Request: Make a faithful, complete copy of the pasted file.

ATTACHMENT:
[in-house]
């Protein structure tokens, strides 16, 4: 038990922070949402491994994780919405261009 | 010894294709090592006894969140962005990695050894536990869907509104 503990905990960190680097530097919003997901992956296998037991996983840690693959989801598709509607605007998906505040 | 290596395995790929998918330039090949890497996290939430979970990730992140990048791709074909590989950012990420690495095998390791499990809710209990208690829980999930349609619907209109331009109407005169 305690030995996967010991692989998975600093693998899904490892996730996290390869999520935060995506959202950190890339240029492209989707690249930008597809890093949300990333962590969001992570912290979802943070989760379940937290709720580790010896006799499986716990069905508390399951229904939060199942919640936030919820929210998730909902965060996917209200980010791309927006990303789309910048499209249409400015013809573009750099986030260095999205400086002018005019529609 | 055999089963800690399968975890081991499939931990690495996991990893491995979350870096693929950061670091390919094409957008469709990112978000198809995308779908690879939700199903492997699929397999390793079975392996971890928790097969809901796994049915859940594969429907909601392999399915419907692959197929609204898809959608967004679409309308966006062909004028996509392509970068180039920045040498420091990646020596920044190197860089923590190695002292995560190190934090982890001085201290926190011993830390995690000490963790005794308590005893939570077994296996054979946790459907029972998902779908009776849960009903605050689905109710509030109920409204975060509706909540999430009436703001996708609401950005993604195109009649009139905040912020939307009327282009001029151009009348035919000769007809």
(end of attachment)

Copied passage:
[in-house]
């Protein structure tokens, strides 16, 4: 038990922070949402491994994780919405261009 | 010894294709090592006894969140962005990695050894536990869907509104 503990905990960190680097530097919003997901992956296998037991996983840690693959989801598709509607605007998906505040 | 290596395995790929998918330039090949890497996290939430979970990730992140990048791709074909590989950012990420690495095998390791499990809710209990208690829980999930349609619907209109331009109407005169 305690030995996967010991692989998975600093693998899904490892996730996290390869999520935060995506959202950190890339240029492209989707690249930008597809890093949300990333962590969001992570912290979802943070989760379940937290709720580790010896006799499986716990069905508390399951229904939060199942919640936030919820929210998730909902965060996917209200980010791309927006990303789309910048499209249409400015013809573009750099986030260095999205400086002018005019529609 | 055999089963800690399968975890081991499939931990690495996991990893491995979350870096693929950061670091390919094409957008469709990112978000198809995308779908690879939700199903492997699929397999390793079975392996971890928790097969809901796994049915859940594969429907909601392999399915419907692959197929609204898809959608967004679409309308966006062909004028996509392509970068180039920045040498420091990646020596920044190197860089923590190695002292995560190190934090982890001085201290926190011993830390995690000490963790005794308590005893939570077994296996054979946790459907029972998902779908009776849960009903605050689905109710509030109920409204975060509706909540999430009436703001996708609401950005993604195109009649009139905040912020939307009327282009001029151009009348035919000769007809």